[The Mortgage Credit Directive] introduces responsible lending practices across the EU. Consumers will be better informed as lenders will have to provide them with a standardised information sheet so they know the risks but can also shop around for the best product at the best price to suit their needs. It ensures that vulnerable consumers are protected by reducing the risk of over-indebtedness and default. Creditors will be encouraged to apply reasonable forbearance when confronted with consumers in serious payment difficulties. It will also, in the long run, provide lenders with new business opportunities through the creation of a Single European Mortgage Market. Credit intermediaries that comply with the new business conduct rules will gain access to many more potential consumers in the single market via the passport regime. This will result in more EU-wide competition and is expected to drive down prices in the long run.
I assume this rather important step towards the single market chimera (imaginary airy mine/infernall Monster: your choice) is Eurozone only, and wonder how long ago it became possible in the US, for example, to use a house in one state as security for a mortgage on a house in another.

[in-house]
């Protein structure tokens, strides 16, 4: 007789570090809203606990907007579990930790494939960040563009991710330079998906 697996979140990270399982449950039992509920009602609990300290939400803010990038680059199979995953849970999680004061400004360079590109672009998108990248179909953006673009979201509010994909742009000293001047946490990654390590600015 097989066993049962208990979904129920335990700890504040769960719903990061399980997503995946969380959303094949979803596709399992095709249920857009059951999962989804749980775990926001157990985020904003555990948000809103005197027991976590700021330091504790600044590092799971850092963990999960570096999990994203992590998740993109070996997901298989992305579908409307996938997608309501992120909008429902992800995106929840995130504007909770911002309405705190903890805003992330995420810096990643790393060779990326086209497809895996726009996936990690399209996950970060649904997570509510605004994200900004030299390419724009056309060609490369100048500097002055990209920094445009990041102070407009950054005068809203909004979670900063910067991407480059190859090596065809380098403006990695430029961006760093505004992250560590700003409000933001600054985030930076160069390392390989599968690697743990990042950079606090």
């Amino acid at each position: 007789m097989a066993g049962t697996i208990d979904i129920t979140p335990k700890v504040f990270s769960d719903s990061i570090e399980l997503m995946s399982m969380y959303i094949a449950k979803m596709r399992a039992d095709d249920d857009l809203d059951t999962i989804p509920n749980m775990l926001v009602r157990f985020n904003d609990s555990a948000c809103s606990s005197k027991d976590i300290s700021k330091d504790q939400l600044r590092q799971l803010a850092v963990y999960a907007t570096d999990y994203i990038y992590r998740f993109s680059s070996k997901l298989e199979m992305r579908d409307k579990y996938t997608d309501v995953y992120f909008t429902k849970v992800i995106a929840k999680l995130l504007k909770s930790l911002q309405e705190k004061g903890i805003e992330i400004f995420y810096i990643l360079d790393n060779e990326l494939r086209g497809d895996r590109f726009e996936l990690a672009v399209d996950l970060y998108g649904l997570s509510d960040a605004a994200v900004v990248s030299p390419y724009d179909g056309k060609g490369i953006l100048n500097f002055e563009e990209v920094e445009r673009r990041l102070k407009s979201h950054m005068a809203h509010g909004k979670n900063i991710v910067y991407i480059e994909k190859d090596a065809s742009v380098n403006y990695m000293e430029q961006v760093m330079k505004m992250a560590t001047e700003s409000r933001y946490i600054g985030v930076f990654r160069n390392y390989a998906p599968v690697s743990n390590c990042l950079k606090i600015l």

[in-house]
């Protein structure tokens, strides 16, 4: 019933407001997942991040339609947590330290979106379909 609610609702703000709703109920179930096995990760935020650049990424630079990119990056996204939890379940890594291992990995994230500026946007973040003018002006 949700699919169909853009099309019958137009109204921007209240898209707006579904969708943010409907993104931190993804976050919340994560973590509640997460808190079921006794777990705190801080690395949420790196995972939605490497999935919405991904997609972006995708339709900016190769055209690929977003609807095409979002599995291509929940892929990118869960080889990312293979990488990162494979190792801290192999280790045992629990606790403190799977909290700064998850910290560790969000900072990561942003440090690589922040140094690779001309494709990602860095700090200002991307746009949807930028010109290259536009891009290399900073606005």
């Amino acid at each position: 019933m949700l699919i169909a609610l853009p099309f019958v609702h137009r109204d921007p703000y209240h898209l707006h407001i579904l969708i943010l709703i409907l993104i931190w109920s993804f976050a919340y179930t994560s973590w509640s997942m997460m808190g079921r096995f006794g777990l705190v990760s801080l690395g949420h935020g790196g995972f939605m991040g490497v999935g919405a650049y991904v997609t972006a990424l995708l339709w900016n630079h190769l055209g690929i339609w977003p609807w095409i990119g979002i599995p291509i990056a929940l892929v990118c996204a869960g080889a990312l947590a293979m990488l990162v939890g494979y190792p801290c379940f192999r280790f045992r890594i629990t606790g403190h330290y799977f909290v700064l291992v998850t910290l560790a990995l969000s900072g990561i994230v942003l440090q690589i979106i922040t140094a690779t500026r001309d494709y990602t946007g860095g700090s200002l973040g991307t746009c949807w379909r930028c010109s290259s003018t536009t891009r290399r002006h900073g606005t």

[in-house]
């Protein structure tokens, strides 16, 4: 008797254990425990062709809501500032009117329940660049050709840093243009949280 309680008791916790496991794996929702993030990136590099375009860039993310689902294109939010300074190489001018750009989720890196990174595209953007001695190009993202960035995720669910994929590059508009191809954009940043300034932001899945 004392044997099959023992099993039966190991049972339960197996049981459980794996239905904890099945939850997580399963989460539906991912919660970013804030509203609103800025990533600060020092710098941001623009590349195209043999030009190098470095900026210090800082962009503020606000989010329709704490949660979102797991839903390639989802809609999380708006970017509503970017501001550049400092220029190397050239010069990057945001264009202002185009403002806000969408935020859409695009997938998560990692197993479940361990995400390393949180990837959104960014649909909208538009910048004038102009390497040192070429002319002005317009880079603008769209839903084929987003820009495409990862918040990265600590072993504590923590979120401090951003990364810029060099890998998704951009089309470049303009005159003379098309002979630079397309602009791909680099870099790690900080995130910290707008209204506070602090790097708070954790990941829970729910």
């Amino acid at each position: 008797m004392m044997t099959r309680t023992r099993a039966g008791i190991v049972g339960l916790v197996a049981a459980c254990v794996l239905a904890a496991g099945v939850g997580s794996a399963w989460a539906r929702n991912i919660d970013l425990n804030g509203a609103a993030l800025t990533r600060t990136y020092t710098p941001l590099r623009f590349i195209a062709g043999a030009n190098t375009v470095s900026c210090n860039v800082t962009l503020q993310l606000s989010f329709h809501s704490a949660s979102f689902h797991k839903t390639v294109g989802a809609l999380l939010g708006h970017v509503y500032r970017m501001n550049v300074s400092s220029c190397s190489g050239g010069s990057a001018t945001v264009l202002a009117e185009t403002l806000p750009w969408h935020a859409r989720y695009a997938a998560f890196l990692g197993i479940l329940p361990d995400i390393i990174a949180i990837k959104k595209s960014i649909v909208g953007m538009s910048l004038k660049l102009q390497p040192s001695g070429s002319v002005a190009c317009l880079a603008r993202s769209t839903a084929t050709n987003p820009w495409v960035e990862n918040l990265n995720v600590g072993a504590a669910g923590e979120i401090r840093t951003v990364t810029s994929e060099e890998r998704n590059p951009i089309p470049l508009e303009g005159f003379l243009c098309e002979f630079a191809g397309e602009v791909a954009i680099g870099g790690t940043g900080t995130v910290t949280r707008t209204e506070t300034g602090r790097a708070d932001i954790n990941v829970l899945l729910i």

- European conservatives
Re Mark Liberman’s European Politics 101, I’d have thought that one would describe Derrida and Habermas as conservatives not because of any association with any particular dogma but because they both clearly long for times past. The 70s, let us not forget, were a period which combined rampant collectivism with reasonable sales for the writings …
- Feta marketing dilemma resolved
There is the weeniest bit of potential to frustrate the knavish tricks of those bad, bad Greeks and “their” precious feta: the Italianism feta is used in Argentina and Uruguay to mean a slice of cheese or cold cut, so all the Danes and the Germans need to do is slice up their product and package …
- Statutory obligation to know Spanish/Catalan, against European rules?
That’s surely the long-term implication for the Spanish constitution and the Catalan statute of autonomy of this European Court of Justice ruling re lawyers’ linguistic obligations:
The European Court of Justice (ECJ) yesterday (19 September) threw out the requirement for a lawyer to speak the language of the country he wants to practise in.
- Local press advertising
There are lots and lots of local and regional papers in Spain, many are propped up by the state (the Generalitat has been paying and presumably pulping almost 10% of La Vanguardia’s sales), and most of them have little or no competition. Most will disappear over the next few years because the state is losing …